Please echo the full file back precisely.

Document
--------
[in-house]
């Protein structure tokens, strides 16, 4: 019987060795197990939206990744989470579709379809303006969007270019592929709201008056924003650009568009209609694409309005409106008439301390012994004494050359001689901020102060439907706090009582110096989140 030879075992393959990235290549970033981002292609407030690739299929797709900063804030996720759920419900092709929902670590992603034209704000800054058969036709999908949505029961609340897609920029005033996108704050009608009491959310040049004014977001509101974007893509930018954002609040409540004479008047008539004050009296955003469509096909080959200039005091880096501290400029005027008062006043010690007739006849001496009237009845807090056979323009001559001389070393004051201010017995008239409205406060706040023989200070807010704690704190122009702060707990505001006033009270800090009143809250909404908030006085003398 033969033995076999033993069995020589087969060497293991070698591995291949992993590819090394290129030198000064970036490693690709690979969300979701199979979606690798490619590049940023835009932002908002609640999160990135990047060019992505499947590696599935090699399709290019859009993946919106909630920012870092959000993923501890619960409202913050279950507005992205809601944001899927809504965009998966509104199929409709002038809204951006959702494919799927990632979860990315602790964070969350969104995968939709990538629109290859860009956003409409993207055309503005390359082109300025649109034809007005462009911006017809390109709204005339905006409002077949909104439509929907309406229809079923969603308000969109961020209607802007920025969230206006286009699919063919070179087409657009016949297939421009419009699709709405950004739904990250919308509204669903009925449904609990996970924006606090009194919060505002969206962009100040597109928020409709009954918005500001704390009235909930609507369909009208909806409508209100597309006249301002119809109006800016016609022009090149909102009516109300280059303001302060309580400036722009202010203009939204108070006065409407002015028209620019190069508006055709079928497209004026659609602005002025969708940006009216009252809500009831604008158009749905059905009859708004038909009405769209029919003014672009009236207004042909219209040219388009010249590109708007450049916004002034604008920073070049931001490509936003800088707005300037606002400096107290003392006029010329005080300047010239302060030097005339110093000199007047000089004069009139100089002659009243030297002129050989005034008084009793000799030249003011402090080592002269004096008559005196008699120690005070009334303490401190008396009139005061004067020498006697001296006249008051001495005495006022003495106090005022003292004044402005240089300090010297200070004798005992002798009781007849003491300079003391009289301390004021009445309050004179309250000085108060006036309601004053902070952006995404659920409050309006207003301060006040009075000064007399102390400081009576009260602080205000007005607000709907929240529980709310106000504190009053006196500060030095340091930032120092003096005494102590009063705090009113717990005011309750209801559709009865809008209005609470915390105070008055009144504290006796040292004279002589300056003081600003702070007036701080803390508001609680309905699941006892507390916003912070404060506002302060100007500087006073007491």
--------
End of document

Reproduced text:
[in-house]
């Protein structure tokens, strides 16, 4: 019987060795197990939206990744989470579709379809303006969007270019592929709201008056924003650009568009209609694409309005409106008439301390012994004494050359001689901020102060439907706090009582110096989140 030879075992393959990235290549970033981002292609407030690739299929797709900063804030996720759920419900092709929902670590992603034209704000800054058969036709999908949505029961609340897609920029005033996108704050009608009491959310040049004014977001509101974007893509930018954002609040409540004479008047008539004050009296955003469509096909080959200039005091880096501290400029005027008062006043010690007739006849001496009237009845807090056979323009001559001389070393004051201010017995008239409205406060706040023989200070807010704690704190122009702060707990505001006033009270800090009143809250909404908030006085003398 033969033995076999033993069995020589087969060497293991070698591995291949992993590819090394290129030198000064970036490693690709690979969300979701199979979606690798490619590049940023835009932002908002609640999160990135990047060019992505499947590696599935090699399709290019859009993946919106909630920012870092959000993923501890619960409202913050279950507005992205809601944001899927809504965009998966509104199929409709002038809204951006959702494919799927990632979860990315602790964070969350969104995968939709990538629109290859860009956003409409993207055309503005390359082109300025649109034809007005462009911006017809390109709204005339905006409002077949909104439509929907309406229809079923969603308000969109961020209607802007920025969230206006286009699919063919070179087409657009016949297939421009419009699709709405950004739904990250919308509204669903009925449904609990996970924006606090009194919060505002969206962009100040597109928020409709009954918005500001704390009235909930609507369909009208909806409508209100597309006249301002119809109006800016016609022009090149909102009516109300280059303001302060309580400036722009202010203009939204108070006065409407002015028209620019190069508006055709079928497209004026659609602005002025969708940006009216009252809500009831604008158009749905059905009859708004038909009405769209029919003014672009009236207004042909219209040219388009010249590109708007450049916004002034604008920073070049931001490509936003800088707005300037606002400096107290003392006029010329005080300047010239302060030097005339110093000199007047000089004069009139100089002659009243030297002129050989005034008084009793000799030249003011402090080592002269004096008559005196008699120690005070009334303490401190008396009139005061004067020498006697001296006249008051001495005495006022003495106090005022003292004044402005240089300090010297200070004798005992002798009781007849003491300079003391009289301390004021009445309050004179309250000085108060006036309601004053902070952006995404659920409050309006207003301060006040009075000064007399102390400081009576009260602080205000007005607000709907929240529980709310106000504190009053006196500060030095340091930032120092003096005494102590009063705090009113717990005011309750209801559709009865809008209005609470915390105070008055009144504290006796040292004279002589300056003081600003702070007036701080803390508001609680309905699941006892507390916003912070404060506002302060100007500087006073007491």